Note that "statistically significant" is not the same as "large": with enough low-noise data, even very small changes can be distinguished from noise and considered statistically significant. It is, of course, generally easier to distinguish large changes from noise.

Finally, the last row of the table shows the geometric mean of each column, giving an overall picture of how the benchmarks changed. Proportional changes in the geomean reflect proportional changes in the benchmarks. For example, given n benchmarks, if sec/op for one of them increases by a factor of 2, then the sec/op geomean will increase by a factor of ⁿ√2.

Filtering

benchstat has a very flexible system of configuring exactly which benchmarks are summarized and compared. First, all inputs are filtered according to an expression provided as the -filter flag.

Filters are built from key-value terms:

key:value     - Match if key equals value.
key:"value"   - Same, but value is a double-quoted Go string that
                may contain spaces or other special characters.
"key":value   - Keys may also be double-quoted.
key:/regexp/  - Match if key matches a regular expression.
key:(val1 OR val2 OR ...)
              - Short-hand for key:val1 OR key:val2. Values may be
                double-quoted strings or regexps.
*             - Match everything.

These terms can be combined into larger expressions as follows:

x y ...       - Match if x, y, etc. all match.
x AND y       - Same as x y.
x OR y        - Match if x or y match.
-x            - Match if x does not match.
(...)         - Subexpression.

Each key is one of the following:

.name         - The base name of a benchmark
.fullname     - The full name of a benchmark (including configuration)
.file         - The name of the input file or user-provided file label
/{name-key}   - Per-benchmark sub-name configuration key
{file-key}    - File-level configuration key
.unit         - The name of a unit for a particular metric

For example, the following matches benchmarks with "/format=json" in the sub-name keys with file-level configuration "goos" equal to "linux" and extracts the "ns/op" and "B/op" measurements:

$ benchstat -filter "/format:json goos:linux .unit:(ns/op OR B/op)" old.txt new.txt
goos: linux
goarch: amd64
pkg: golang.org/x/perf/cmd/benchstat/testdata
                      │   old.txt   │               new.txt               │
                      │   sec/op    │   sec/op     vs base                │
Encode/format=json-48   1.718µ ± 1%   1.423µ ± 1%  -17.20% (p=0.000 n=10)

Configuring comparisons

The way benchstat groups and compares results is configurable using a similar set of keys as used for filtering. By default, benchstat groups results into tables using all file-level configuration keys, then within each table, it groups results into rows by .fullname (the benchmark's full name) and compares across columns by .file (the name of each input file). This can be changed via the following flags:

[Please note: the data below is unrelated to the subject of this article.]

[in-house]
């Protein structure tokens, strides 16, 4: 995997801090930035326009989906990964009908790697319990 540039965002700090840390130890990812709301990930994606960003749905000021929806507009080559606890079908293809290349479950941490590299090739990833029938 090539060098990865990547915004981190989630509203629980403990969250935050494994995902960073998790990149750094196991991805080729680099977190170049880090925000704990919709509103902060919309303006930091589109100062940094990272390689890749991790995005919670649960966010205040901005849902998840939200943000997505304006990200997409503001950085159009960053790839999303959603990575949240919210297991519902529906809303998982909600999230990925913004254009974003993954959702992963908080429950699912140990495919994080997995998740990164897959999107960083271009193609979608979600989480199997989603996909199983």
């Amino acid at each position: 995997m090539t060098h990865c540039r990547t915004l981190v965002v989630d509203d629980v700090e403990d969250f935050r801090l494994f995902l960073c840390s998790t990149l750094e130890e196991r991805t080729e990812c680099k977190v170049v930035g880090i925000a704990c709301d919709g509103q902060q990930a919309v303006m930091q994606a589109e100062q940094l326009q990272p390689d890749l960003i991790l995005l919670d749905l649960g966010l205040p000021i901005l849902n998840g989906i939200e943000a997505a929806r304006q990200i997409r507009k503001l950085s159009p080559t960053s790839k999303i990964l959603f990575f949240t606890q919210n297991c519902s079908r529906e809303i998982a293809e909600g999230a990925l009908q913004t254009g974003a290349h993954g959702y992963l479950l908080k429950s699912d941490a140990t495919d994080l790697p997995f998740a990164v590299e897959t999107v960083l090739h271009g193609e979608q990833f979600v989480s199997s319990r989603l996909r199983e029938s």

-table KEYS   - Group results into tables by KEYS
-row KEYS     - Group results into table rows by KEYS
-col KEYS     - Compare across results with different values of KEYS

Using these flags, benchstat "projects" each result into a particular table cell. Each KEYS argument is a comma- or space-separated list of keys, each of which can optionally also specify a sort order (described below).

Each key is one of the following:

.name         - The base name of a benchmark
.fullname     - The full name of a benchmark (including configuration)
.file         - The name of the input file or user-provided file label
/{name-key}   - Per-benchmark sub-name configuration key
{file-key}    - File-level configuration key
.config       - All file-level configuration keys

Some of these keys can overlap. For example, ".config" includes the file-level key "goos", and ".fullname" includes the sub-name key "/format". When keys overlap like this, benchstat omits the more specific key from the general key. For example, if -table is the full file-level configuration ".config", and -col is the specific file key "goos", benchstat will omit "goos" from ".config".

Finally, the -ignore flag can list keys that benchstat should ignore when grouping results. Continuing the previous example, if -table is ".config" and -ignore is "goos", benchstat will omit "goos" from ".config", but also not use it for any grouping.

For precise details of the filter syntax and supported keys, see https://pkg.go.dev/golang.org/x/perf/benchproc/syntax.

Projection examples

Returning to our first example, we can now see how the default projection flags produce this output:

$ benchstat -table .config -row .fullname -col .file old.txt new.txt
goos: linux
goarch: amd64
pkg: golang.org/x/perf/cmd/benchstat/testdata
                      │   old.txt   │               new.txt               │
                      │   sec/op    │   sec/op     vs base                │
Encode/format=json-48   1.718µ ± 1%   1.423µ ± 1%  -17.20% (p=0.000 n=10)
Encode/format=gob-48    3.066µ ± 0%   3.070µ ± 2%        ~ (p=0.446 n=10)
geomean                 2.295µ        2.090µ        -8.94%

In this example, all benchmarks have the same file-level configuration, consisting of "goos", "goarch", and "pkg", so ".config" groups them into just one table. Within this table, results are grouped into rows by their full name, including configuration, and grouped into columns by the name of each input file.

Suppose we instead want to compare json encoding to gob encoding from new.txt.

$ benchstat -col /format new.txt
goos: linux
goarch: amd64
pkg: golang.org/x/perf/cmd/benchstat/testdata
          │    json     │                 gob                  │
          │   sec/op    │   sec/op     vs base                 │
Encode-48   1.423µ ± 1%   3.070µ ± 2%  +115.82% (p=0.000 n=10)